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Sunday, August 11, 2019

1 Peter, Day 16: 1 Peter 3:13-17 - What if We Are Hated for Doing Good?

What if We Are Hated for Doing Good? 
1 Peter, Day 16


Now who is there to harm you if you are zealous for what is good? But even if you should suffer for righteousness' sake, you will be blessed. Have no fear of them, nor be troubled, but in your hearts honor Christ the Lord as holy, always being prepared to make a defense to anyone who asks you for a reason for the hope that is in you; yet do it with gentleness and respect, having a good conscience, so that, when you are slandered, those who revile your good behavior in Christ may be put to shame. For it is better to suffer for doing good, if that should be God's will, than for doing evil.
- 1 Peter 3:13-17, ESV

Some Christians act as if all the hatred the world spews at Christians and the church is deserved, and if we were better Christians and nicer to people, the world would like us. Now, I do sometimes think Christians bring a good bit of disdain on themselves when we are obnoxious, hypocritical, mean-spirited, or overly political. We should have a reputation in the world for being "zealous for what is good" and not being self-seeking or two-faced. 

However, even if we were more faithful in following and imitating the humility and love of Jesus, this would be no guarantee that the world would stand and applaud. After all, what did they do to Jesus? 

Peter makes it clear that, even if we faithfully honor the Lord and love our neighbors, we may be called on to suffer for righteousness' sake. We may be slandered and despised because we love what the world hates. So, if that happens, what do we do?

For Peter, this was not a purely hypothetical possibility. By the time he wrote this letter, he had already been arrested, beaten, and imprisoned by the Sanhedrin in Jerusalem multiple times. Later, his testimony of the resurrection of Jesus would cost him his life in Rome, when Nero would execute him.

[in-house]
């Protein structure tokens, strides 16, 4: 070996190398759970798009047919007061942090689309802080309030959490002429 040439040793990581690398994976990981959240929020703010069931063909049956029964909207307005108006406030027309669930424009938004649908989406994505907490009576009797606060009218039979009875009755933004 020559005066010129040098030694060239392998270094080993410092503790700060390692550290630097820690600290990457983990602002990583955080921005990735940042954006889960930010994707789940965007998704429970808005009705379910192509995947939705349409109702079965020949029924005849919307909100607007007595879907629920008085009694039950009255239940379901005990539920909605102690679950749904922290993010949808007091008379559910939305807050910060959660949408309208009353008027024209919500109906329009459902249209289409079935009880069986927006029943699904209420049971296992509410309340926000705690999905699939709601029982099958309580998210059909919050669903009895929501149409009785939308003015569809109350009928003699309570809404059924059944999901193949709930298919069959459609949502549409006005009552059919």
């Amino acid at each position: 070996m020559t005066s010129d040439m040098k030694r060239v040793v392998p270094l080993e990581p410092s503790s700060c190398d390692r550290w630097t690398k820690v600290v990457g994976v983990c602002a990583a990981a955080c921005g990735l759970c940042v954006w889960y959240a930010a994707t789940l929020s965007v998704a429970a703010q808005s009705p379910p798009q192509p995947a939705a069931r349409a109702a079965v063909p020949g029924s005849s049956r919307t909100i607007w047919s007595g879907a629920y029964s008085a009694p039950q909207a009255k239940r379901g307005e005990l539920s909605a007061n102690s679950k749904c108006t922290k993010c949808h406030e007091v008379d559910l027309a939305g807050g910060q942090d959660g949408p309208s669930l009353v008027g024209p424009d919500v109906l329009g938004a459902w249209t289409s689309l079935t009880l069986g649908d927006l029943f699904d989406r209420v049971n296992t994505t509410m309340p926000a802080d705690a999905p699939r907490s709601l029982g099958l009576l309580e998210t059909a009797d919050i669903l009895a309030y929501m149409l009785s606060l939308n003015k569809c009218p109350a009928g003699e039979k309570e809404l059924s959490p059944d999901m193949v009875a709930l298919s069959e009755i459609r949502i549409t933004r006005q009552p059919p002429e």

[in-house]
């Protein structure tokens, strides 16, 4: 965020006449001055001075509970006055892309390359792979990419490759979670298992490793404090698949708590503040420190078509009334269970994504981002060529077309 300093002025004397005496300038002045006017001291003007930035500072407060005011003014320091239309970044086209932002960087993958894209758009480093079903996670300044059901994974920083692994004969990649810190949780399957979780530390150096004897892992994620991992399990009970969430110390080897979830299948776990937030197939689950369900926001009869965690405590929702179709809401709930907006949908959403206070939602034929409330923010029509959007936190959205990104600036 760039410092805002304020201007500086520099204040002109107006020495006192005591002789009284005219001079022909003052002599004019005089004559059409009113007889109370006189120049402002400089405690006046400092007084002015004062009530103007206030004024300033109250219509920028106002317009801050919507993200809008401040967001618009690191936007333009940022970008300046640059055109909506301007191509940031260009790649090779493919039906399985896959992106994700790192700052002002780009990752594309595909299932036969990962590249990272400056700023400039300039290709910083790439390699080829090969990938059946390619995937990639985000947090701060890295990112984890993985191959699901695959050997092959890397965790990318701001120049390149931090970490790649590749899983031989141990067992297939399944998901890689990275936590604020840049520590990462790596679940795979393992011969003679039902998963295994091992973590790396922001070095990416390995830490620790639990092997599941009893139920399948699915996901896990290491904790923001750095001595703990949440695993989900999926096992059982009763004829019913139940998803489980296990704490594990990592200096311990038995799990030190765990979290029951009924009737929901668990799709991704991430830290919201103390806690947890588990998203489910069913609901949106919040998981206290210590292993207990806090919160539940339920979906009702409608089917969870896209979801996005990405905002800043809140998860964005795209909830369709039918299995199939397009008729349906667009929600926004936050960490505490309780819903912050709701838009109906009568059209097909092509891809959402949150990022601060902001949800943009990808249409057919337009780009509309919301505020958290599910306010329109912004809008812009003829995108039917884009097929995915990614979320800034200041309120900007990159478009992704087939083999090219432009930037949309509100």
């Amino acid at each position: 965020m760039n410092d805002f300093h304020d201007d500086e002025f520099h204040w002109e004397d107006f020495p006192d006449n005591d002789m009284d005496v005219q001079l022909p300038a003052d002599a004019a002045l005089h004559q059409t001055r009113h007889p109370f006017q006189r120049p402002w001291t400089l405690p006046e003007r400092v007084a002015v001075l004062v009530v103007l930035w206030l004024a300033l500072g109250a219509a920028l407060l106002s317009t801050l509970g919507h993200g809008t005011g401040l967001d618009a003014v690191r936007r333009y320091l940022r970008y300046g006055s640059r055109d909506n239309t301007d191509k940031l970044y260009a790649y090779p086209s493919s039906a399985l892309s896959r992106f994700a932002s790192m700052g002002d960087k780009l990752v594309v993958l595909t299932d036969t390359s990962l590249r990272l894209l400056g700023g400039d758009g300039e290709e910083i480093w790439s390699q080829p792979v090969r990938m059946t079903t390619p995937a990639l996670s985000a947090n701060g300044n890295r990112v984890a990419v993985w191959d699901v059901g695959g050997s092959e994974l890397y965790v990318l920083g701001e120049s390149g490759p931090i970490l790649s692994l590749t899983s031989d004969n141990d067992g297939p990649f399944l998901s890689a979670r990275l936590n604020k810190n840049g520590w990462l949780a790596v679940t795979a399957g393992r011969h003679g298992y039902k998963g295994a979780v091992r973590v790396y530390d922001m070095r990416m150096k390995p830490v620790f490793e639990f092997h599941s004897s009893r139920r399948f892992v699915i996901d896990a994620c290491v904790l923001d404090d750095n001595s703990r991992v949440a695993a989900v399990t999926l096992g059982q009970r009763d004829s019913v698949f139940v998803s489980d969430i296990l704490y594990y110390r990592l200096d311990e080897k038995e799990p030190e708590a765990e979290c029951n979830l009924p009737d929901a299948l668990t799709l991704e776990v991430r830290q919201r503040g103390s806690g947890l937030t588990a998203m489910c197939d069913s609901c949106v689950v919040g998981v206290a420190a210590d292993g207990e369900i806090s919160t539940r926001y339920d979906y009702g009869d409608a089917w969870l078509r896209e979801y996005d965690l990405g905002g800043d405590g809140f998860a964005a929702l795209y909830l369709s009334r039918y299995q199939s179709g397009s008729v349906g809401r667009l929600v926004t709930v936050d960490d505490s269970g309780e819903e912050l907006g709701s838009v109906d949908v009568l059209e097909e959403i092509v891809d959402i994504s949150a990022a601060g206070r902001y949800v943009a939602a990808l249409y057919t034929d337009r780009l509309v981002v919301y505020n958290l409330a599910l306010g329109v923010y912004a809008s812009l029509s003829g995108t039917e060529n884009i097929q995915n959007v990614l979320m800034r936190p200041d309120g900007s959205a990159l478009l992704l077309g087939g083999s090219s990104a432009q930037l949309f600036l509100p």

For most of us, any persecution or harassment we face is likely to be minor - teasing by classmates or co-workers, perhaps shunning by family members. Still, how do we respond? Peter says we need to honor Christ in our hearts as holy. In other words, we need to honor Christ above all, remembering who He is and what He suffered for us. Then, we also need to be ready to explain the reasons we have for our hope.

So many Christians, when faced with this low-level social harassment for their faith either cower away or get angry and defensive. When we do this, we either deny Christ or we dishonor Him by getting angry and disrespectful in His name. Instead, Peter counsels us to be ready to give an explanation, a soundly reasoned defense of our faith, and to do so with gentleness and respect. 

This calls for some basic training in what is called apologetics, the reasoned defense of the Christian faith. You don't have to become some philosopher or deep scholar, but you do need to use your mind to understand what you believe and why you believe it, so you can give an answer to others - not running and hiding but not attacking either. 

If you act like Christ, who always answered His critics with wisdom and gentleness, then the world may continue to attack you for your faith, but it will become increasingly clear how foolish and wrong-headed they are for doing so. So, if the world hates you for loving Jesus, tell them calmly and respectfully why you love Jesus, who He is, and what He has done for you. This may not change their minds, but it will honor Christ - and that's the most important thing we can do. 

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